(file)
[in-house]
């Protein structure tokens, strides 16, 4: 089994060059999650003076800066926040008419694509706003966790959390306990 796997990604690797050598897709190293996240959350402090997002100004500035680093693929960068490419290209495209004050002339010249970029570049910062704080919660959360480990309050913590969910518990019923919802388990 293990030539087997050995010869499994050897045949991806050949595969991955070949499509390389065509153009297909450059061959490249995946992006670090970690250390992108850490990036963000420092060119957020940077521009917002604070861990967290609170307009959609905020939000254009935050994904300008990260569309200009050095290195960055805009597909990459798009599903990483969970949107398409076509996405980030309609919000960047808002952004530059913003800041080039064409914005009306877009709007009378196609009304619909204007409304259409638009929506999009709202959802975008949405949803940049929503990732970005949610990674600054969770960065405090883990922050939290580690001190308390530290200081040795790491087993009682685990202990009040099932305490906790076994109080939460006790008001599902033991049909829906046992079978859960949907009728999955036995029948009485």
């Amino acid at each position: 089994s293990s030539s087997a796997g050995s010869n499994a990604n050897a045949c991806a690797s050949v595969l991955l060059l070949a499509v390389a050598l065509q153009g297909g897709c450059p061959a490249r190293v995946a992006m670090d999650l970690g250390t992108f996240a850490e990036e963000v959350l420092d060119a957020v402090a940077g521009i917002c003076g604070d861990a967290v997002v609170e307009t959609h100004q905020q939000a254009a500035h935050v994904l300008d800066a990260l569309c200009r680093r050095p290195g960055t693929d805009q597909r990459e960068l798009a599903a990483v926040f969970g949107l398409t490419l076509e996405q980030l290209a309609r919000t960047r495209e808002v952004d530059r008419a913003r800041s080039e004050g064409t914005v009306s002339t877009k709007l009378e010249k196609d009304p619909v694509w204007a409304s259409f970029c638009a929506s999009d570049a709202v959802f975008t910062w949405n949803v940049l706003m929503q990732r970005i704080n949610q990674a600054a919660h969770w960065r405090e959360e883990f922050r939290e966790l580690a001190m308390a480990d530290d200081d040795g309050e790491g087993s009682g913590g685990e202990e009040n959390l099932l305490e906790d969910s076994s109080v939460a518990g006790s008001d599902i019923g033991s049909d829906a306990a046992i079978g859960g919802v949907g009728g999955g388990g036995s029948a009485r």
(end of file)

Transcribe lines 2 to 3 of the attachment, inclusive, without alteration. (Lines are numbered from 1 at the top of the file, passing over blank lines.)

């Protein structure tokens, strides 16, 4: 089994060059999650003076800066926040008419694509706003966790959390306990 796997990604690797050598897709190293996240959350402090997002100004500035680093693929960068490419290209495209004050002339010249970029570049910062704080919660959360480990309050913590969910518990019923919802388990 293990030539087997050995010869499994050897045949991806050949595969991955070949499509390389065509153009297909450059061959490249995946992006670090970690250390992108850490990036963000420092060119957020940077521009917002604070861990967290609170307009959609905020939000254009935050994904300008990260569309200009050095290195960055805009597909990459798009599903990483969970949107398409076509996405980030309609919000960047808002952004530059913003800041080039064409914005009306877009709007009378196609009304619909204007409304259409638009929506999009709202959802975008949405949803940049929503990732970005949610990674600054969770960065405090883990922050939290580690001190308390530290200081040795790491087993009682685990202990009040099932305490906790076994109080939460006790008001599902033991049909829906046992079978859960949907009728999955036995029948009485």
């Amino acid at each position: 089994s293990s030539s087997a796997g050995s010869n499994a990604n050897a045949c991806a690797s050949v595969l991955l060059l070949a499509v390389a050598l065509q153009g297909g897709c450059p061959a490249r190293v995946a992006m670090d999650l970690g250390t992108f996240a850490e990036e963000v959350l420092d060119a957020v402090a940077g521009i917002c003076g604070d861990a967290v997002v609170e307009t959609h100004q905020q939000a254009a500035h935050v994904l300008d800066a990260l569309c200009r680093r050095p290195g960055t693929d805009q597909r990459e960068l798009a599903a990483v926040f969970g949107l398409t490419l076509e996405q980030l290209a309609r919000t960047r495209e808002v952004d530059r008419a913003r800041s080039e004050g064409t914005v009306s002339t877009k709007l009378e010249k196609d009304p619909v694509w204007a409304s259409f970029c638009a929506s999009d570049a709202v959802f975008t910062w949405n949803v940049l706003m929503q990732r970005i704080n949610q990674a600054a919660h969770w960065r405090e959360e883990f922050r939290e966790l580690a001190m308390a480990d530290d200081d040795g309050e790491g087993s009682g913590g685990e202990e009040n959390l099932l305490e906790d969910s076994s109080v939460a518990g006790s008001d599902i019923g033991s049909d829906a306990a046992i079978g859960g919802v949907g009728g999955g388990g036995s029948a009485r």